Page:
The Lion-Hearted Khan

Real leaders are ordinary people with extraordinary determination

A thirteen year old boy bribes a cop after being caught driving; something his chauffeur tries to stop him from doing. At home he tries to persuade his mother by saying that he had done what any boy would have done in such circumstances. His mother replies, “You are a Pathan”.

This tall Pathan went on to become the proud, fearless, charismatic leader of the Pakistan Cricket team. Imran Khan Niazi was born on 25th November 1952, having ancestral roots in the tribes from Afghanistan and Turkey, people for whom independence is more important than survival. Imran choose to play cricket at a time when it was the most popular sport in Pakistan and with a brigade of top notch cricketers in the family it was a matter of pride for him to compete. He lived in Lahore’s wooded Zaman Park, with his parents and two sisters, along with many other relatives who had settled there after the Partition of 1947. Zaman Park had an excellent playground, mostly used for playing cricket by players from 14 – 30 years of age with the same passion as seen among the supporters of an English football club. Imran, because of his somewhat mollycoddled childhood was unaware of the cricket scenario outside Zaman Park, Aitchison College and Lahore Gymkhana, as a result of which he had developed a somewhat higher opinion of himself and a certain cockiness that suffered devastating blows during his debut in England in 1972. He learnt the simple truth of life, ‘perform or perish’.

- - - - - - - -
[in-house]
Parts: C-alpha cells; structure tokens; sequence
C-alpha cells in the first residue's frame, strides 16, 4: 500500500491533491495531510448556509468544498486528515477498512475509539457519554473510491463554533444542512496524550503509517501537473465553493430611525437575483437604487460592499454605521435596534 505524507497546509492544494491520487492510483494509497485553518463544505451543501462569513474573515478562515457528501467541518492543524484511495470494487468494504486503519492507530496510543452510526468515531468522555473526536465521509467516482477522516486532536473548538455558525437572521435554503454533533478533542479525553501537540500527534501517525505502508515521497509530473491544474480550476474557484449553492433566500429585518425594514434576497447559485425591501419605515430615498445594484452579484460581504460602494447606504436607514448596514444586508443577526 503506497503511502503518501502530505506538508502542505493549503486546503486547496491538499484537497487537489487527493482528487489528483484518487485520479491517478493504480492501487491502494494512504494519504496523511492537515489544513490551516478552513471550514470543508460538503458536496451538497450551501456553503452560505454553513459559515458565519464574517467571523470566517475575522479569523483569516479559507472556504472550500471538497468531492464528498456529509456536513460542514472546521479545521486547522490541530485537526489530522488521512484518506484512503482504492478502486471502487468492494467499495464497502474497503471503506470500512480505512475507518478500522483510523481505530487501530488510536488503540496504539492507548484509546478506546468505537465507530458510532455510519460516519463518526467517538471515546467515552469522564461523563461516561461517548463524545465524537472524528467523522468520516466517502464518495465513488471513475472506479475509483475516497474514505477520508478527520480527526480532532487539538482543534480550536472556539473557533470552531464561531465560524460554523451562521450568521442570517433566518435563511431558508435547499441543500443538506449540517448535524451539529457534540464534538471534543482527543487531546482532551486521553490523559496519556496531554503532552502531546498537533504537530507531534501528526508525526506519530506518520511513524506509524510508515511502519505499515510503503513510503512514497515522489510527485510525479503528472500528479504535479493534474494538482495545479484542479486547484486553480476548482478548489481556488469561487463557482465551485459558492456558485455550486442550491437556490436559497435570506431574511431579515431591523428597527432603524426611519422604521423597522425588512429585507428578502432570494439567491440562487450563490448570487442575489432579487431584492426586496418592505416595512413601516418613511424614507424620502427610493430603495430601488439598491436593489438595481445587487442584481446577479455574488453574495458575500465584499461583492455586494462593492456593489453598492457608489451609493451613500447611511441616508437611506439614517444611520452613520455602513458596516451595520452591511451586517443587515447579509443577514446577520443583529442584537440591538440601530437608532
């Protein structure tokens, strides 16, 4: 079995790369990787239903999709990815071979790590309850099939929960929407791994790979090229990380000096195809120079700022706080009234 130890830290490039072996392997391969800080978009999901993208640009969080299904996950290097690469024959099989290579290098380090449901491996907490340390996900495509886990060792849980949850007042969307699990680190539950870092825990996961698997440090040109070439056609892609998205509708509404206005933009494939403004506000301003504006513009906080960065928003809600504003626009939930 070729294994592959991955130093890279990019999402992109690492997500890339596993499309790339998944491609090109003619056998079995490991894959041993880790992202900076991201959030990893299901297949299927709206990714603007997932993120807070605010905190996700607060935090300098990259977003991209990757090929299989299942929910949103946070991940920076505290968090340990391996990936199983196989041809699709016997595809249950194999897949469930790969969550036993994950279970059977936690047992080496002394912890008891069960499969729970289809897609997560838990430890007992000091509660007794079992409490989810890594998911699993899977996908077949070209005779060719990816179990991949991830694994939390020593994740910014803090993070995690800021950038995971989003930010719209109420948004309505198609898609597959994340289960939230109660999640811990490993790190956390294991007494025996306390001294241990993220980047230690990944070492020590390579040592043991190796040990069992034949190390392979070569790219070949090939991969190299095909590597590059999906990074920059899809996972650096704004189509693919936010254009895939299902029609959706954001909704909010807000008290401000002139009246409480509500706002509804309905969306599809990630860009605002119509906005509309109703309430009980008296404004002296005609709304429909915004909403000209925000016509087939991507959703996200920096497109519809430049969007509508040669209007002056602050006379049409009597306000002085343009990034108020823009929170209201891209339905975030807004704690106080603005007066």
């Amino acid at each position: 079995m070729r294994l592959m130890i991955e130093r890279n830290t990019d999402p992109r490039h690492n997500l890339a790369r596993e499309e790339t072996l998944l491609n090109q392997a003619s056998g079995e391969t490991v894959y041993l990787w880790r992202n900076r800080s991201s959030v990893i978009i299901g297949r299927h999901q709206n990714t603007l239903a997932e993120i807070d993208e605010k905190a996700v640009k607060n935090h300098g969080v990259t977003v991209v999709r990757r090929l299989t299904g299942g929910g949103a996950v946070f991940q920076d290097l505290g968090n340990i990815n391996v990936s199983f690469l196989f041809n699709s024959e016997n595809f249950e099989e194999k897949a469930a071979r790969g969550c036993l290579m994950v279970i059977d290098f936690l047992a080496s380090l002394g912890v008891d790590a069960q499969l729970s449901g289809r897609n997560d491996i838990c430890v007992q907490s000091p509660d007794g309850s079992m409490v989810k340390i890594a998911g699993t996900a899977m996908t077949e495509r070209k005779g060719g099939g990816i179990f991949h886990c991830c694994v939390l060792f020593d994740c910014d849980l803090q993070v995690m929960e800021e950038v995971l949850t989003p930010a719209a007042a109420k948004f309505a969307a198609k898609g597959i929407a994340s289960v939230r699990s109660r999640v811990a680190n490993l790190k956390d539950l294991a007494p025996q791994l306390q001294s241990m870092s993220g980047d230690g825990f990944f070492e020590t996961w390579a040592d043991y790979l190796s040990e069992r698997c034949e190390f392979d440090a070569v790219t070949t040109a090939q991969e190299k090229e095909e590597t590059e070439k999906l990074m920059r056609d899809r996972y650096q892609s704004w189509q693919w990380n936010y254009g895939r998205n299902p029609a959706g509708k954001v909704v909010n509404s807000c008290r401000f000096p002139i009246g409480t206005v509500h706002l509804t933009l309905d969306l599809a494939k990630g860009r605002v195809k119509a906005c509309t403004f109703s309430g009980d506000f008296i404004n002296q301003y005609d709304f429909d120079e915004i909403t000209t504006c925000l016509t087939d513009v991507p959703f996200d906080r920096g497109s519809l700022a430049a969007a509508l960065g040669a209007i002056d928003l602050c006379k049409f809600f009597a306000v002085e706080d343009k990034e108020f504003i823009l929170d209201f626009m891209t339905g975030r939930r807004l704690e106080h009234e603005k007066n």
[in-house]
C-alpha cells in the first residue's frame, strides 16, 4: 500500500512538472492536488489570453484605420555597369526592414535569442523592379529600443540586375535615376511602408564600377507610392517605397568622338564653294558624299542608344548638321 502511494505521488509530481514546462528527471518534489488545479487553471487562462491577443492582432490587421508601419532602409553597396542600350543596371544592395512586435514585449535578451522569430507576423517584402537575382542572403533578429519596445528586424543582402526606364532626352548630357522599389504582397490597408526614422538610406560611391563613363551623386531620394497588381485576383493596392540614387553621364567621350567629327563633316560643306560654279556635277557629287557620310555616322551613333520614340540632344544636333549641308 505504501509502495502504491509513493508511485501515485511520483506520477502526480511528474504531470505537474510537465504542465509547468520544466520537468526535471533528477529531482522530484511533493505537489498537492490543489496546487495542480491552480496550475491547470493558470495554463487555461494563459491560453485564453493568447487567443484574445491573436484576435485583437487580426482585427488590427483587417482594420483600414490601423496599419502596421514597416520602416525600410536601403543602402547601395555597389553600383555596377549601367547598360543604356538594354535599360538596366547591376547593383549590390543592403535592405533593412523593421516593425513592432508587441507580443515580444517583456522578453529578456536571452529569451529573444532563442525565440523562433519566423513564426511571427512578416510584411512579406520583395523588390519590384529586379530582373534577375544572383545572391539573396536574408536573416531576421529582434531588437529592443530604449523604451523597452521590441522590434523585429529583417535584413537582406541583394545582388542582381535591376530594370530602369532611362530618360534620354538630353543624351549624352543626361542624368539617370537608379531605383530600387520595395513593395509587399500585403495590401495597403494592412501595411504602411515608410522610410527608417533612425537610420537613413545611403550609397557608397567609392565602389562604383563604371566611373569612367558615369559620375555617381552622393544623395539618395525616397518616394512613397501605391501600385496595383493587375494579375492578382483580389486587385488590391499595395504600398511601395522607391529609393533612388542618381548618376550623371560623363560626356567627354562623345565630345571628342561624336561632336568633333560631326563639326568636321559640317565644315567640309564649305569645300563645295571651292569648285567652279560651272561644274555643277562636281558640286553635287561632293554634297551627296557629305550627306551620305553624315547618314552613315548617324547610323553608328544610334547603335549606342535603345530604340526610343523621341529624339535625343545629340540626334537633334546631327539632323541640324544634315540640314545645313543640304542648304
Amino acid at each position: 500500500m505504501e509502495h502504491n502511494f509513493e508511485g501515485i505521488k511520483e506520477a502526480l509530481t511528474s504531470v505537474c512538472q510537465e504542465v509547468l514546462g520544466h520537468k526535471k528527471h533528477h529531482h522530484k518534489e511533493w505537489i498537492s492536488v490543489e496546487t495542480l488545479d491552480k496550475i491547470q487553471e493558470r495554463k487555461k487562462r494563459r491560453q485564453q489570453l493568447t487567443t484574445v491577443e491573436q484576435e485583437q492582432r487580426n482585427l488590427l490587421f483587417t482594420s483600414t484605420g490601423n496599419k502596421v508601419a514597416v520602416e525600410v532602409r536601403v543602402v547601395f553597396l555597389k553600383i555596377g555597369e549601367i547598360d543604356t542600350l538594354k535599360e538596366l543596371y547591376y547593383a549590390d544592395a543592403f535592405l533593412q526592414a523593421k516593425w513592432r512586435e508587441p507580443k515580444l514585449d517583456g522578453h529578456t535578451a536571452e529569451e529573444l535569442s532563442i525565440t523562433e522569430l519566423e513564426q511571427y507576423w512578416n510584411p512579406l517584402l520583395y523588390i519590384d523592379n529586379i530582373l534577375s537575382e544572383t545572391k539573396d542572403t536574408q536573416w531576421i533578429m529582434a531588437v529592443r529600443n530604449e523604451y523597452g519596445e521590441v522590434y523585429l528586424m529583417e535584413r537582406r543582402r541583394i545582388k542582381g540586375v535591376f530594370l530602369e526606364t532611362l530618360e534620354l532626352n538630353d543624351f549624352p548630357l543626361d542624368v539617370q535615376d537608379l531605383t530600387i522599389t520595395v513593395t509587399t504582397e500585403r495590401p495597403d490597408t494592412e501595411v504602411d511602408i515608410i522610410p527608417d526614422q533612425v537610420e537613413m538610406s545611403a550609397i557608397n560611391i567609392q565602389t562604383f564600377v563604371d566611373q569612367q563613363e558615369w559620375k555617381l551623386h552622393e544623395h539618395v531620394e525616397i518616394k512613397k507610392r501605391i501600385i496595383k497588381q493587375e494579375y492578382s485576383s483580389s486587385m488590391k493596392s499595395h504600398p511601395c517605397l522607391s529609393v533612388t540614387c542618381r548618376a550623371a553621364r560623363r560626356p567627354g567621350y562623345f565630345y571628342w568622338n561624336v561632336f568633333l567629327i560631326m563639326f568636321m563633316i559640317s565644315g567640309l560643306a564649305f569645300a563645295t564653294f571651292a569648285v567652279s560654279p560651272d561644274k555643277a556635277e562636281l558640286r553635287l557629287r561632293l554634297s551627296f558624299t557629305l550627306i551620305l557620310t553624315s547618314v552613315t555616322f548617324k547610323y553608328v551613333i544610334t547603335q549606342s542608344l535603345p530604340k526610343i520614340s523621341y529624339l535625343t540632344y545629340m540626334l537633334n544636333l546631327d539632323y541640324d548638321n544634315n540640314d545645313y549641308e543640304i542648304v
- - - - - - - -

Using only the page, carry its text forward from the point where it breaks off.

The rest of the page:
As a young cricketer Imran had great confidence in his ability as a batsman but with time he developed into one of the most lethal fast bowlers of all times. At the peak of his career in 1982, the thirty-year old Khan took over the captaincy of the Pakistani cricket team. The collywobbles Imran felt at the start of his term , almost as important as that of the Prime Minister of Pakistan, can never be gauged better than from when he said, “When I became the cricket captain, I couldn’t speak to the team directly I was so shy. I had to tell the manager, I said listen can you talk to them, this is what I want to convey to the team. I mean early team meetings I use to be so shy and embarrassed I couldn’t talk to the team.” As a captain, Khan played 48 Test matches, out of which 14 were won by Pakistan, 8 lost and the rest 26 were drawn. He also played 139 ODIs, winning 77, losing 57 and ending one in a tie.